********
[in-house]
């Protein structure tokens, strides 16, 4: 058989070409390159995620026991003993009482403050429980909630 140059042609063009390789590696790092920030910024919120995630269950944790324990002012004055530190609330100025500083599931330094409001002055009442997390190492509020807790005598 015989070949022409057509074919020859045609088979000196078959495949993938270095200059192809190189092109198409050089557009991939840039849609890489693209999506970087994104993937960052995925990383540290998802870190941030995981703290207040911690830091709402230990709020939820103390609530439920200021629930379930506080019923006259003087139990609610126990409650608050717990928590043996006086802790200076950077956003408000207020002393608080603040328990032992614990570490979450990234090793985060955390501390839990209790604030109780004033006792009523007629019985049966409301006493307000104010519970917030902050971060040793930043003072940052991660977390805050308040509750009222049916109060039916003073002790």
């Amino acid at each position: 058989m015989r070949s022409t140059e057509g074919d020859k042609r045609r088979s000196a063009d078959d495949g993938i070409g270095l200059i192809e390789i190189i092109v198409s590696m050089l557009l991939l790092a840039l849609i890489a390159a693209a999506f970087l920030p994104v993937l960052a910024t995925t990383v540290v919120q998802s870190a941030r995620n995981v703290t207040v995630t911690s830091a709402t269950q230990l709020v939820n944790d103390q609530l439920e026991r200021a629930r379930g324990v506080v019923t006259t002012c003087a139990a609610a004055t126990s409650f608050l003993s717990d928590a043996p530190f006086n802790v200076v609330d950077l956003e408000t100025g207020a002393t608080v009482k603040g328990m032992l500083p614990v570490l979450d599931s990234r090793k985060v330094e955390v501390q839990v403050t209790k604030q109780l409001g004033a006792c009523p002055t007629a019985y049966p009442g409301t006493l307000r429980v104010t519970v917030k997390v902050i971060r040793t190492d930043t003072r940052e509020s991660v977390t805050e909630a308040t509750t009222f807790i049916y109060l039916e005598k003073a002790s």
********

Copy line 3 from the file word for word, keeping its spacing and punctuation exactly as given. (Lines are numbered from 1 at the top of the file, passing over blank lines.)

């Amino acid at each position: 058989m015989r070949s022409t140059e057509g074919d020859k042609r045609r088979s000196a063009d078959d495949g993938i070409g270095l200059i192809e390789i190189i092109v198409s590696m050089l557009l991939l790092a840039l849609i890489a390159a693209a999506f970087l920030p994104v993937l960052a910024t995925t990383v540290v919120q998802s870190a941030r995620n995981v703290t207040v995630t911690s830091a709402t269950q230990l709020v939820n944790d103390q609530l439920e026991r200021a629930r379930g324990v506080v019923t006259t002012c003087a139990a609610a004055t126990s409650f608050l003993s717990d928590a043996p530190f006086n802790v200076v609330d950077l956003e408000t100025g207020a002393t608080v009482k603040g328990m032992l500083p614990v570490l979450d599931s990234r090793k985060v330094e955390v501390q839990v403050t209790k604030q109780l409001g004033a006792c009523p002055t007629a019985y049966p009442g409301t006493l307000r429980v104010t519970v917030k997390v902050i971060r040793t190492d930043t003072r940052e509020s991660v977390t805050e909630a308040t509750t009222f807790i049916y109060l039916e005598k003073a002790s």